Governments play an important role in fostering innovation and supporting the scaling up of deployment of existing and emerging technologies in the energy sector, since many low-carbon technologies currently are more costly than fossil fuels, although their costs are declining. In fact, to achieve a 50% reduction in CO2 emissions, government funding for research and development in low-carbon technology needs to be two to five times higher than current levels.
Government support for specific technologies needs to be tailored according to the stage of technology development, which can be categorized as promising, technically proven, close to competitive and competitive. On one end of the scale, for emerging technologies, governments can provide financial support for research and large-scale demonstration; at the other end, more mature and competitive technologies need governments to help tackle market, informational and other barriers to large-scale deployment.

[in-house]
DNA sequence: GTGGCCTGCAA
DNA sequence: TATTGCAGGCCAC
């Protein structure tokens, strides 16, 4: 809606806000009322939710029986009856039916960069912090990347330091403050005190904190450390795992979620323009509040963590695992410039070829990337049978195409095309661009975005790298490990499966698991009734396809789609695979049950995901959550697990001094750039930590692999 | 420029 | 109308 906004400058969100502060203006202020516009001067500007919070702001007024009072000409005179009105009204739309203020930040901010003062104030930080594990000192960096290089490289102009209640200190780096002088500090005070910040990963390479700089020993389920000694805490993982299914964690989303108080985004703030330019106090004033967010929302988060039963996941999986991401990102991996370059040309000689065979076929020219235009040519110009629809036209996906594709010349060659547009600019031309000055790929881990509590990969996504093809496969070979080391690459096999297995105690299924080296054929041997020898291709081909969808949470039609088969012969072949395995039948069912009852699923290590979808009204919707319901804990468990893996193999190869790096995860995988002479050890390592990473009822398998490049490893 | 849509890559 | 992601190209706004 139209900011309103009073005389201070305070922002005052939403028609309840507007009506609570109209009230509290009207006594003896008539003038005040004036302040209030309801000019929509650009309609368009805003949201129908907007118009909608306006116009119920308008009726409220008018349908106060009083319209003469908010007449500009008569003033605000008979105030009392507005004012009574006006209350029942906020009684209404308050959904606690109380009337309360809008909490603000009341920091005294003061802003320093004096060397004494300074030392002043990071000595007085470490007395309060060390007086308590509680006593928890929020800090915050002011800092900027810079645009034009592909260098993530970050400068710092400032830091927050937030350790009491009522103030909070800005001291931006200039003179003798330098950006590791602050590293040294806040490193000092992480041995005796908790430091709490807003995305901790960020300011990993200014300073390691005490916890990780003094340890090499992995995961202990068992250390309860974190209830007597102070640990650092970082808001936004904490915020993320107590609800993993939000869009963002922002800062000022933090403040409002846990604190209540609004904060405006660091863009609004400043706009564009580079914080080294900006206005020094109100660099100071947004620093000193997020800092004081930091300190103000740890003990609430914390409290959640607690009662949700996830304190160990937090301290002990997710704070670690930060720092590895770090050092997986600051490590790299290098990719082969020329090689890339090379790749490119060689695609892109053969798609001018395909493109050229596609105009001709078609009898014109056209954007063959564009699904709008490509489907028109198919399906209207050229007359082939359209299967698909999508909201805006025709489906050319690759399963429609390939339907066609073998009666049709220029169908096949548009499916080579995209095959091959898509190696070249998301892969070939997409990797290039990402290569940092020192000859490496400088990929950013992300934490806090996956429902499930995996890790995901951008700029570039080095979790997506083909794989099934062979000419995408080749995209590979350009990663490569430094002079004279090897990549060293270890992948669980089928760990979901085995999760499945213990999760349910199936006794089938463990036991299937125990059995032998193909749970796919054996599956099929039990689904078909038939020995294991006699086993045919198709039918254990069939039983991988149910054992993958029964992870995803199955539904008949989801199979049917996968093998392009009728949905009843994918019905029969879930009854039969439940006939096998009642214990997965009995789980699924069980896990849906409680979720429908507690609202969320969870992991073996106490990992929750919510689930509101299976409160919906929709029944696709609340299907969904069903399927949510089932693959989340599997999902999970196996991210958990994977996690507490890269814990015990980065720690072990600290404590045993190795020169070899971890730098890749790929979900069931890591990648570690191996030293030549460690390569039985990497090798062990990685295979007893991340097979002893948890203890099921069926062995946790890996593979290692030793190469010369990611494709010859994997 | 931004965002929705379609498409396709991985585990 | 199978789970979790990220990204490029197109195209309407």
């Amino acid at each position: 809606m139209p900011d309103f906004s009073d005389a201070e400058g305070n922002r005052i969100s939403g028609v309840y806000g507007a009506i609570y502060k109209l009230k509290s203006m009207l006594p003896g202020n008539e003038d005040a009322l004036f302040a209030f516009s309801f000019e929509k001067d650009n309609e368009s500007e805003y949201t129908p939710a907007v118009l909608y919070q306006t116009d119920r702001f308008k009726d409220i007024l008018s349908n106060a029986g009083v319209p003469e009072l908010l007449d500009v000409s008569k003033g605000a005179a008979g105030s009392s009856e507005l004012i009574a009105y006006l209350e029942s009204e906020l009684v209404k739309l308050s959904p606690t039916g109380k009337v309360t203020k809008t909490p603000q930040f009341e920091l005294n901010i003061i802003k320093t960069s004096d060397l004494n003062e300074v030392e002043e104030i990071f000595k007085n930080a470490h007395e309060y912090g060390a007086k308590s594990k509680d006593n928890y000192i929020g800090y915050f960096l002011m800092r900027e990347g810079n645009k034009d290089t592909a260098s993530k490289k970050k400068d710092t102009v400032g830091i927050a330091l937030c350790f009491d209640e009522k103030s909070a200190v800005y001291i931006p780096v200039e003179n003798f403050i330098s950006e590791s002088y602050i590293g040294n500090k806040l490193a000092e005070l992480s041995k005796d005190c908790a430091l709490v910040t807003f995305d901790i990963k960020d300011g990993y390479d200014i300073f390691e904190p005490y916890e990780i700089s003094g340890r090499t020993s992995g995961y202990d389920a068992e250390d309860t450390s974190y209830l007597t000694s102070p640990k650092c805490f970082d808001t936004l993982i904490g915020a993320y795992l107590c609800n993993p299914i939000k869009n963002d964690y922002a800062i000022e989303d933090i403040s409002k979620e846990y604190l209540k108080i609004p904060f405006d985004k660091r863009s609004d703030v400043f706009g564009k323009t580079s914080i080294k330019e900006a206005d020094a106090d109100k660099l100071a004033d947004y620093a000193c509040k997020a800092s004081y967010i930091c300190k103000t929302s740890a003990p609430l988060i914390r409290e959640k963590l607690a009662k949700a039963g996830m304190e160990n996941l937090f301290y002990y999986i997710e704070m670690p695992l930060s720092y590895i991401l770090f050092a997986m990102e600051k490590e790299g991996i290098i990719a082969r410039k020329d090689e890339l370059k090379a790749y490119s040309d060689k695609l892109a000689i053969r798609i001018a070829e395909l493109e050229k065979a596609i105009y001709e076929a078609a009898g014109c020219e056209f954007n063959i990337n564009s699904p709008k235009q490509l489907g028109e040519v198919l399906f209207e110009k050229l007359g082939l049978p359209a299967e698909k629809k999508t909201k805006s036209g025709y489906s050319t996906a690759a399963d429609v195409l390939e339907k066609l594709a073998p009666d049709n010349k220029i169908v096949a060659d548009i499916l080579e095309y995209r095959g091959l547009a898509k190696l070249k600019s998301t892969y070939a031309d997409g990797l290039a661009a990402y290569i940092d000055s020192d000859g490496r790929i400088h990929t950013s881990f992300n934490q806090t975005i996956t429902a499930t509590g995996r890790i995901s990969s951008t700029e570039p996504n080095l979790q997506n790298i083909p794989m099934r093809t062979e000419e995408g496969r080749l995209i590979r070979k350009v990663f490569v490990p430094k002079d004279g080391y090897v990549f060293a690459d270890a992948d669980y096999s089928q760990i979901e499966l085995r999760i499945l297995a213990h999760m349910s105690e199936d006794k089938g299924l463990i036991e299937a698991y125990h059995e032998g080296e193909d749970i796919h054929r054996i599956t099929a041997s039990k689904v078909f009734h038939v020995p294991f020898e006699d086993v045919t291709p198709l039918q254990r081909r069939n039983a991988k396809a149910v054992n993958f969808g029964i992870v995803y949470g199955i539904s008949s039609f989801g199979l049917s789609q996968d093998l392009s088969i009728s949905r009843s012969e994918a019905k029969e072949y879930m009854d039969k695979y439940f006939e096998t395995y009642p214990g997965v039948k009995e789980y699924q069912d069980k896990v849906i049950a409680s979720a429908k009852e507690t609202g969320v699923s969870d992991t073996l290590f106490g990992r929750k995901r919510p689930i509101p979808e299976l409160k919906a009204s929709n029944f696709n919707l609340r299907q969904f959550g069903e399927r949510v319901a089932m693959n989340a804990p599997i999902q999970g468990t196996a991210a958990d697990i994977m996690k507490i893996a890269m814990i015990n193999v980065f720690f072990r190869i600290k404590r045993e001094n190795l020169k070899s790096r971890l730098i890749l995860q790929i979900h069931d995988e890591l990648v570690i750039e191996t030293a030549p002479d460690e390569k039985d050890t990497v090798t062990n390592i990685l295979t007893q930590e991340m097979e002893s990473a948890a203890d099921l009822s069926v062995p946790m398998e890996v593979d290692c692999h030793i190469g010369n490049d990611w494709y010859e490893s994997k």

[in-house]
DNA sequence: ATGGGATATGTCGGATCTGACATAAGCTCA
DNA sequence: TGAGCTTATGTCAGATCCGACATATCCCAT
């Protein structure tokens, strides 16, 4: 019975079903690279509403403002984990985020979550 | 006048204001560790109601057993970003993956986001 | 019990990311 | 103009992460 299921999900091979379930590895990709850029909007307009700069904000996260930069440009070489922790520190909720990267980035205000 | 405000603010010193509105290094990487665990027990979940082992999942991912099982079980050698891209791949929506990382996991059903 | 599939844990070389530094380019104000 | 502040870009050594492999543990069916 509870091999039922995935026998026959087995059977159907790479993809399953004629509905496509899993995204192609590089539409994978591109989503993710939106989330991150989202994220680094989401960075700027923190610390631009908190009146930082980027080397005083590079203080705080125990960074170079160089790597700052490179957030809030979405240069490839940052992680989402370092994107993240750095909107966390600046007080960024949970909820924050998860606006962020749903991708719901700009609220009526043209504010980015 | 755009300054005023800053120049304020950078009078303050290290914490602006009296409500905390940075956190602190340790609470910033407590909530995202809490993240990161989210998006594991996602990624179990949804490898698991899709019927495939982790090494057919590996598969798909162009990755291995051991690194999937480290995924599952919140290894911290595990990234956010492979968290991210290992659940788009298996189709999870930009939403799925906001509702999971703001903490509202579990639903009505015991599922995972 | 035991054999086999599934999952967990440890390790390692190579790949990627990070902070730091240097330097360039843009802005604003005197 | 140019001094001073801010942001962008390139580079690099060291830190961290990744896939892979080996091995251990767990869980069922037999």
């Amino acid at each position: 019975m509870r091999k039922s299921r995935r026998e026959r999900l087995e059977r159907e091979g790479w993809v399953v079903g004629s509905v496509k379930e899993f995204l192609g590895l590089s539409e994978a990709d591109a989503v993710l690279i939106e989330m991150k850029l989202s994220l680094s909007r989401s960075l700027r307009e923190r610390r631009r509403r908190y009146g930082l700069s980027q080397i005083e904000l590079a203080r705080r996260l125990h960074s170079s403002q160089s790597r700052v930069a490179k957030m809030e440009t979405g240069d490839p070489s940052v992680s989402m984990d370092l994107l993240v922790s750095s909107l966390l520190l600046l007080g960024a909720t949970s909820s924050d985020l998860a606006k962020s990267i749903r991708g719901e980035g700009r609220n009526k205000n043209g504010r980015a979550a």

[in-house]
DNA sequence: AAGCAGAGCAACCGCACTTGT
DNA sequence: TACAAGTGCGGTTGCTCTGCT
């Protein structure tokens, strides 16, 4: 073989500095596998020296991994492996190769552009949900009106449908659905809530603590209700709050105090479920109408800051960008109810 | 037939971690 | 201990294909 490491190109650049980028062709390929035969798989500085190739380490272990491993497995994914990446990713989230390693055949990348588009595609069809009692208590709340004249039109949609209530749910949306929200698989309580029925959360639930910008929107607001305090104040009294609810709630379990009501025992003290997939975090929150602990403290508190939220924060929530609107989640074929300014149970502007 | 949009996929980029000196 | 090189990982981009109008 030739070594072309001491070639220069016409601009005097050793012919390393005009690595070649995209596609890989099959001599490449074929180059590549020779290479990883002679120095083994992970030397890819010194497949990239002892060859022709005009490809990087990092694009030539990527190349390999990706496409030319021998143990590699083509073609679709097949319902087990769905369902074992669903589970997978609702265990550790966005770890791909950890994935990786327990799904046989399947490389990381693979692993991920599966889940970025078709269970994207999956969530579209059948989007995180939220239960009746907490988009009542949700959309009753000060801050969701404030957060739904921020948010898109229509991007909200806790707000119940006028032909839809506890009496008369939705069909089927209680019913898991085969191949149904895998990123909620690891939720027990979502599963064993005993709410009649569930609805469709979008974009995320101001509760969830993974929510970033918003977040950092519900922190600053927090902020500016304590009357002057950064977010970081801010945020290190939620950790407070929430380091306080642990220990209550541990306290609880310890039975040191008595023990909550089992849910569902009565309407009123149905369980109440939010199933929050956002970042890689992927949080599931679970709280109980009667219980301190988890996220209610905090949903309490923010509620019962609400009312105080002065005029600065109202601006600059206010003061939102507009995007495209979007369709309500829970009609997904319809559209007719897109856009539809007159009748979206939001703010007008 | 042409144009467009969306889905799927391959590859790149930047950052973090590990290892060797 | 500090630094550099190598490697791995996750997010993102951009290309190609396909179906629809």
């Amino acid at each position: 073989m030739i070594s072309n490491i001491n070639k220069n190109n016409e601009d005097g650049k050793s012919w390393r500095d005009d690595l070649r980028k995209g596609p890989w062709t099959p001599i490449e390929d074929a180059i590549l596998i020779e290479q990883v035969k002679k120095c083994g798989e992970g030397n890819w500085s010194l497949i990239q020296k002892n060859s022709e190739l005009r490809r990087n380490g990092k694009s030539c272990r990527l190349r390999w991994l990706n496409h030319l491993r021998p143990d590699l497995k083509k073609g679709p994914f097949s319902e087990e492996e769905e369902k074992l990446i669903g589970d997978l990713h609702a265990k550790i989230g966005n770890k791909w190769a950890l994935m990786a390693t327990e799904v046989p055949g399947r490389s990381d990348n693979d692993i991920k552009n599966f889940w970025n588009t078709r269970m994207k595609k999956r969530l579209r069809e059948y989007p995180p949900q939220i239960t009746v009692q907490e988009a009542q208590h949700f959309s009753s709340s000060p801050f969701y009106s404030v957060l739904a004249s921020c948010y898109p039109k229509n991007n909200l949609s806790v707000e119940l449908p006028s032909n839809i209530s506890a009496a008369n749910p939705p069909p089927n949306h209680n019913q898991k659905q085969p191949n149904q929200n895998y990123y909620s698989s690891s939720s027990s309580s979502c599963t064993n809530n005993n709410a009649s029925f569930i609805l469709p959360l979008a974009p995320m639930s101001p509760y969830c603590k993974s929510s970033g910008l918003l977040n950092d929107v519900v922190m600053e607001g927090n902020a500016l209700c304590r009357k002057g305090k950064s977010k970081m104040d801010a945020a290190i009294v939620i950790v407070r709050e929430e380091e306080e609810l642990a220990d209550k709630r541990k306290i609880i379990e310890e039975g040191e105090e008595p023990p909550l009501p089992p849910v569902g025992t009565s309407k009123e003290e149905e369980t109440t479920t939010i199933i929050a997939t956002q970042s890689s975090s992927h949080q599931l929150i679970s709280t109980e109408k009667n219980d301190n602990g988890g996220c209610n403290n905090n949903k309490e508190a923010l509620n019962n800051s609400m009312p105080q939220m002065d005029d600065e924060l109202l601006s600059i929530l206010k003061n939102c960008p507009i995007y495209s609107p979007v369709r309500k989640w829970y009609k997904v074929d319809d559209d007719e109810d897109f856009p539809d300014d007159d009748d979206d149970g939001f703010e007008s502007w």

Broadly, the key policies that are required to set the framework for the transformation of the energy sector include:
- Set enabling conditions to make markets work.
- Eliminate fossil fuel subsidies.
- Provide price signals for environmental externalities (e.g. carbon).
- Radically improve energy efficiency.
- Foster innovation and green technology policy.
The energy revolution that is needed can be characterized by improved energy efficiency, widespread introduction of carbon capture and storage, increased deployment of renewable energy, continued fuel switching, and support for new and enabling technologies.